There are four plinths on each of the corners of Trafalgar Square in central London. Three are in use and show statues of Henry Havelock, George IV and Charles James Napier. The fourth remained empty for over 150 years until 1999 when the plinth was used to display a series of contemporary artworks. The success of this initiative lead to a commission being formed to decide on a use for the plinth and it was decided to continue using it for the display of temporary works of art.
Now that the next installations have been announced, (Hans Haacke’s Gift Horse planned for 2015 of a riderless skeletal horse and David Shrigley’s Really Good – a bronze thumb’s up – planned for 2016), I thought I would take a moment to reflect on my favourite “Plinth” moments of recent years.
My favourite without a doubt was the Ship in a Bottle as that ship, was Nelson’s own HMS Victory (albeit with African print sails) and as a Pompey girl, you couldn’t really expect anything else, could you? It was created by Yinka Shonibare and was displayed fro 24th May 2010 to January 2012. It was 4.7 metres long and 2.8 metres in diameter. It was so popular, a public appeal was launched to raise money to purchase the piece to keep it in the UK and it is now displayed in Greenwich’s National Maritime Museum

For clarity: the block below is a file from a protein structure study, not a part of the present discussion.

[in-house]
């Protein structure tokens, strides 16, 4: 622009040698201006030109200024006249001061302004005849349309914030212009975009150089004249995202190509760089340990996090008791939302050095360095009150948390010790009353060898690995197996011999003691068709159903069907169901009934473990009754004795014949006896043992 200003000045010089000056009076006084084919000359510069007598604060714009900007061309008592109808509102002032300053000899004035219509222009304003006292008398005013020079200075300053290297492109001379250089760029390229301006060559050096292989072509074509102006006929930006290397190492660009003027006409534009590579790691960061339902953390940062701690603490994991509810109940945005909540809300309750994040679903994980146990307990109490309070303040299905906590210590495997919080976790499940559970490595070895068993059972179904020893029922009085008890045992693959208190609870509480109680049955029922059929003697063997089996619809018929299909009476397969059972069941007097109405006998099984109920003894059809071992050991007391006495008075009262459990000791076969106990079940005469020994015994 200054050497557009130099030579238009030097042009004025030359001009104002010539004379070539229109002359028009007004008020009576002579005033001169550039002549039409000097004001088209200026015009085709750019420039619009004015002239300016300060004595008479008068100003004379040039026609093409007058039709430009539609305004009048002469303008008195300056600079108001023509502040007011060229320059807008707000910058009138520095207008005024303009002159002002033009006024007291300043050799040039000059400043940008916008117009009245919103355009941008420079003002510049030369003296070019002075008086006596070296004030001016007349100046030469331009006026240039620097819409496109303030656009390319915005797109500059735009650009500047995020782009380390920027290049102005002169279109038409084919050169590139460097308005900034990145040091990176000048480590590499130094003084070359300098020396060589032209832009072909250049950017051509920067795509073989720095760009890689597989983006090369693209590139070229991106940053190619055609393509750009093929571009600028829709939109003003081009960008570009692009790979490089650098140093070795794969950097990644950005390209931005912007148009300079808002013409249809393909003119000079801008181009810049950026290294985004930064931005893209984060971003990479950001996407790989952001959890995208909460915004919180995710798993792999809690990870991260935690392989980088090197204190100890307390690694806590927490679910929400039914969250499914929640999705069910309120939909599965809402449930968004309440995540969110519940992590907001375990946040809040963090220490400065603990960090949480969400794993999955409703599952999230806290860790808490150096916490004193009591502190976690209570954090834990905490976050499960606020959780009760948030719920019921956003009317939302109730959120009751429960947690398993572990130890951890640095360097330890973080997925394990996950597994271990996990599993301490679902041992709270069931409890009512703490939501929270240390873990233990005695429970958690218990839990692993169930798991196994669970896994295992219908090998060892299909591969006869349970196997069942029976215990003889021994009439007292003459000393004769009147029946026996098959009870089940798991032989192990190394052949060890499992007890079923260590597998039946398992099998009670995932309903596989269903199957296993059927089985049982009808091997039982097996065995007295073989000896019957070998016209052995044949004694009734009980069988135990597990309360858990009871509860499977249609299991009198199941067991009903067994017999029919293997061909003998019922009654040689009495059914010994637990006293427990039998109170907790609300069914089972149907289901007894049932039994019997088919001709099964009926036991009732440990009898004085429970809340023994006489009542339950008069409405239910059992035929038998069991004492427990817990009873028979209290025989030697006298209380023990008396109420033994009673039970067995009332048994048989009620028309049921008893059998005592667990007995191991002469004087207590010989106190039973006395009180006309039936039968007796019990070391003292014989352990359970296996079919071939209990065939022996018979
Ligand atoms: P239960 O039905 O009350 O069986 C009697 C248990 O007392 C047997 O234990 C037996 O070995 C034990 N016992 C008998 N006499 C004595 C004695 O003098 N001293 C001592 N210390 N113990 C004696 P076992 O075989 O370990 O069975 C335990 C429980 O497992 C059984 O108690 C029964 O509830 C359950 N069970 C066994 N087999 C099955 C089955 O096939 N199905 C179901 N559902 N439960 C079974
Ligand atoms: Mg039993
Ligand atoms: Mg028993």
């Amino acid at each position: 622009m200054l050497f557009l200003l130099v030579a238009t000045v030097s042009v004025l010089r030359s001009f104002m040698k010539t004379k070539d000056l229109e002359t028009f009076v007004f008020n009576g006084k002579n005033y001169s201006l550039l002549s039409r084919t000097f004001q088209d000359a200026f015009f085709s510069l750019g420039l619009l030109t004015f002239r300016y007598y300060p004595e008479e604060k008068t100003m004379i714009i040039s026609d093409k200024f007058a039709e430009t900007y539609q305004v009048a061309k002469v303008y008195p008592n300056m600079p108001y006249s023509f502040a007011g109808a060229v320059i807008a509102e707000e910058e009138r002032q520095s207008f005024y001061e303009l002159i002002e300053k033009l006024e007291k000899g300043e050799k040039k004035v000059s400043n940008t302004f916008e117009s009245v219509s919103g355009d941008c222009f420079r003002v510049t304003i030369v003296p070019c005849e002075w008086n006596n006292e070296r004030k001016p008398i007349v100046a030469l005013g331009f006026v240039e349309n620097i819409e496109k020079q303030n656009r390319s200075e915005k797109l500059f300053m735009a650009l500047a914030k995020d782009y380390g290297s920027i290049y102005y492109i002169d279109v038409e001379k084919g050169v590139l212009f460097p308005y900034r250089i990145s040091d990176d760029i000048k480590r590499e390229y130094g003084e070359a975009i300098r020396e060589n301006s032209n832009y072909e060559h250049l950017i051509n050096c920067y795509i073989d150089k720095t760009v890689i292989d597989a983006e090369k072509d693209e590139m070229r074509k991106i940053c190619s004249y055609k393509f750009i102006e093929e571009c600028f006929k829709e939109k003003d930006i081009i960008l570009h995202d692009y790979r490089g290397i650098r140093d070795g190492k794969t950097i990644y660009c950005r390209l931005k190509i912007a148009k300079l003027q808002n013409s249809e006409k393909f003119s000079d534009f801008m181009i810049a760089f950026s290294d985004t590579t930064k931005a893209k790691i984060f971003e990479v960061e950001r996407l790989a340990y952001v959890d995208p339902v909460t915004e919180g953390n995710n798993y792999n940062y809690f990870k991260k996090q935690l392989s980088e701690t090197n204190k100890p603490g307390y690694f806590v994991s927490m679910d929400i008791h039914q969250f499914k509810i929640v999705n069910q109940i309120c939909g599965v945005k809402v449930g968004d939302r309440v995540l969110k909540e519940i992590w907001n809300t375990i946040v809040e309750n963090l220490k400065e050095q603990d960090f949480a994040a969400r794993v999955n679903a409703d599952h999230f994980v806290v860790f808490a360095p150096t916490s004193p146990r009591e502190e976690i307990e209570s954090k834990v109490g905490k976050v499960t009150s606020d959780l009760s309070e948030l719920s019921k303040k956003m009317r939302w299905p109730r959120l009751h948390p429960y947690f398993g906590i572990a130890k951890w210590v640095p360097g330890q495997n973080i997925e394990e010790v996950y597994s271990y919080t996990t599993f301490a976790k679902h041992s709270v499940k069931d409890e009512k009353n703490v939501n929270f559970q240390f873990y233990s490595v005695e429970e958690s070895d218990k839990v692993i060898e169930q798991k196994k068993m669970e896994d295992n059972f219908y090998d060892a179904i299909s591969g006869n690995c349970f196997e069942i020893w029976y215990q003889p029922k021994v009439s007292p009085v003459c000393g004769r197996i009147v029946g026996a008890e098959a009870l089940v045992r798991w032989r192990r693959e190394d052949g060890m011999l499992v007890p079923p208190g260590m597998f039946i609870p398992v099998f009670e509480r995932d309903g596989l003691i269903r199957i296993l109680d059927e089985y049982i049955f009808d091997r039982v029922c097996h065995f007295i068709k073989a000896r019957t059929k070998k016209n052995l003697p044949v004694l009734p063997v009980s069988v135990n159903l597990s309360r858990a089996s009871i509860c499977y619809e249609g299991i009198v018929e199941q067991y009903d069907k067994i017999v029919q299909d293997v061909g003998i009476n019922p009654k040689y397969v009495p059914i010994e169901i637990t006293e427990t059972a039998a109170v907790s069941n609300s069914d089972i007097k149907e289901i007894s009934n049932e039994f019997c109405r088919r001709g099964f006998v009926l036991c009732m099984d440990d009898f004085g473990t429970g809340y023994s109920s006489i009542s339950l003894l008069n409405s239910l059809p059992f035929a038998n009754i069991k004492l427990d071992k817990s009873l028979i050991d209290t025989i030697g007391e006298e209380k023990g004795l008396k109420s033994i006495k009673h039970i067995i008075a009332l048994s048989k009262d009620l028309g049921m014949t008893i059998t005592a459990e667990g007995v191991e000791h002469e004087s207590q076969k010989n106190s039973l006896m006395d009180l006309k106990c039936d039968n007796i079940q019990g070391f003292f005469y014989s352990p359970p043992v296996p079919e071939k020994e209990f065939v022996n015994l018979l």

I also liked the rocking horse sculpture which was installed from 23rd February 2012 – April 2013. It was in fact Michael Elmgreen and Ingar Dragset’s Powerless Structures – a 4.1 metres tall bronze sculpture of a boy on a rocking horse, celebrating childhood. It is now at the Arken Museum of Modern Art in Denmark, home country of one of the artists.
My final choose is of course the current incumbent. For some reason, I just love it – a bright blue cockerel by Katharina Fritsch called Hahn/Cock, it was erected on 25th July 2013 and is now in residence. A 4.72 metres high blue sculpture of a cockerel intended to symbolise “regeneration, awakening and strength” – it reminds me of France obviously and tells me to “shake my tail feathers” occasionally and have fun!
Do you have a favourite?
Contributor: Sue Lowry
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